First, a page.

from The American Heritage® Dictionary of the English Language, 4th Edition

  • adj. Not noble in quality, character, or purpose; base or mean. See Synonyms at mean2.
  • adj. Not of the nobility; common.

from Wiktionary, Creative Commons Attribution/Share-Alike License

  • adj. Not noble; plebeian; common.
  • adj. Not honorable.

from the GNU version of the Collaborative International Dictionary of English

  • adj. Of low birth or family; not noble; not illustrious; plebeian; common; humble.
  • adj. Not honorable, elevated, or generous; base.
  • adj. Not a true or noble falcon; -- said of certain hawks, as the goshawk.
  • transitive v. To make ignoble.

from The Century Dictionary and Cyclopedia

  • Not noble; not illustrious; of low birth or station.
  • Not honorable or worthy; mean in character or quality; of no consideration or value.
  • In some technical uses, lacking distinction; of low grade; of little esteem.
  • To make ignoble or vile; degrade; disgrace; bring into disrepute.

from WordNet 3.0 Copyright 2006 by Princeton University. All rights reserved.

  • adj. not of the nobility
  • adj. completely lacking nobility in character or quality or purpose


from The American Heritage® Dictionary of the English Language, 4th Edition

Middle English, of low birth, from Old French, from Latin ignōbilis : i-, in-, not; see in-1 + nōbilis, gnōbilis, noble; see noble.

from Wiktionary, Creative Commons Attribution/Share-Alike License

From Latin ignobilis, from in- (not) + gnobilis, later nobilis (noble)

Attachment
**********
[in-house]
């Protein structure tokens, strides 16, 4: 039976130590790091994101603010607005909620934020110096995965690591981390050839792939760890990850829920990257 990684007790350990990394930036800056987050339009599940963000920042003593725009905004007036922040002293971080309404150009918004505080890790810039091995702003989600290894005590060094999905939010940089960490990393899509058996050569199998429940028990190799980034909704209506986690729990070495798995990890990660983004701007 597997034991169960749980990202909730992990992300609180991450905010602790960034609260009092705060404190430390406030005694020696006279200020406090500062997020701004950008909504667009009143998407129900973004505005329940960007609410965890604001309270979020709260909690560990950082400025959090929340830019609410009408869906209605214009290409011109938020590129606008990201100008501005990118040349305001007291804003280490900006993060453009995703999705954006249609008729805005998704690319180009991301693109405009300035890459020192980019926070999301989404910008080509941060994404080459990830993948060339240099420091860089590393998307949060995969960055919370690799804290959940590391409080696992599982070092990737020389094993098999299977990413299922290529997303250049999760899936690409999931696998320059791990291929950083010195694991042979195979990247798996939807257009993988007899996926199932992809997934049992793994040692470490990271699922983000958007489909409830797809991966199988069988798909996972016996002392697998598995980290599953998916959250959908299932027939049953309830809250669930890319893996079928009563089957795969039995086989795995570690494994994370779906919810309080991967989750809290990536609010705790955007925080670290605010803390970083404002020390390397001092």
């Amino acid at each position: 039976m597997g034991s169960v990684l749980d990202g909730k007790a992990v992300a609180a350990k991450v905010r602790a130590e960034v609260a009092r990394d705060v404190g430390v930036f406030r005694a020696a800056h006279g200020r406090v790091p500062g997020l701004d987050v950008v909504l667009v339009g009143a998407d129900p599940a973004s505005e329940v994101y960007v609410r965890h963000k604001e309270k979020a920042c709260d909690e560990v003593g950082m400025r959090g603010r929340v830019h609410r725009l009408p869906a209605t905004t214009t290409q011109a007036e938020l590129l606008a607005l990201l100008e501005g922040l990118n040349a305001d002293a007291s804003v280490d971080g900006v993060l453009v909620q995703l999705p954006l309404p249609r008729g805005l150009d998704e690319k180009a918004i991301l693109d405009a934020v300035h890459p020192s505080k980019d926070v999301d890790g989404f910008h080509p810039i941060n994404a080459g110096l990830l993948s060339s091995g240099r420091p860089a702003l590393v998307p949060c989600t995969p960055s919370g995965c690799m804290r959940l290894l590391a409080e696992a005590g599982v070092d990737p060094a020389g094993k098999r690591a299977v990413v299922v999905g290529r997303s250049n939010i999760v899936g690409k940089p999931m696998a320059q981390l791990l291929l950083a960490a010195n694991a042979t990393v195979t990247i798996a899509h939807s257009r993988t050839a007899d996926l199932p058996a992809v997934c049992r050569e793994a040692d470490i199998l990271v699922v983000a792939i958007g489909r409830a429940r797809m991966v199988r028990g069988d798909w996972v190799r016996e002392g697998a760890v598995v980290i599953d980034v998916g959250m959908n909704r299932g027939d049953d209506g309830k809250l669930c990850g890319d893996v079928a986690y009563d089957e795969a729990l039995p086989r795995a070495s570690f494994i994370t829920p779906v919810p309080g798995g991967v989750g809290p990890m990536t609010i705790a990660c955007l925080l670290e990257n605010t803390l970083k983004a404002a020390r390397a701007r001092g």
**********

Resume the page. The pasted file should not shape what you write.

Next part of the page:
• He was highly vilified by foes and Nigerians in general for what they described as ignoble acts that questioned his credibility and brought disrespect to his office.

    Thisday Online

  • Even the name of the award, a play on the word "ignoble," is meant to be deprecating.

    Announcing the Year’s Winners of the IgNobel Prize | Impact Lab

  • "If I use my discrimination, father, I call ignoble what my father calls natural."

    The Bride of Dreams

  • Flaubert has said that "the ignoble is the sublime of the lower slope."

    Promenades of an Impressionist

  • The heart, which is supposed to be the noble part of man, has the same form as the penis, which is the so-called ignoble part of man.


  • Paaker's was, in fact, an ignoble, that is to say, a selfish nature; to shorten his road he trod down flowers as readily as he marched over the sand of the desert.

    Uarda : a Romance of Ancient Egypt — Volume 07

  • The noble man is the gifted man; the ignoble is the ungifted; and therefore we have only to state a simple law in simple language to have a full solution of the enigma of Reineke.

    Short Studies on Great Subjects

  • Such cult of the common and the ignoble is the more prejudicial because it "wars against all distinction and against the sense of elevation to be gained by respecting and admiring superiority."

    Arabian nights. English

  • You've betrayed your fellow liberals to settle a political score, Senator -- in order to exact some kind of ignoble payback against your former party, against your caucus and against the netroots for merely calling you out on your literal and figurative smooching of the president.

    Bob Cesca: An Open Letter To Joe Lieberman

  • Al Gore joins a long list of past "ignoble" recipients like warrior presidents Theodore Roosevelt and Woodrow Wilson and supporter of rogue regimes Jimmy Carter.

    Nobel Hypocrisy


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  • adjective: dishonorable

    In 1919, the World Series was rigged--an ignoble act which baseball took decades to recover from.

    October 20, 2016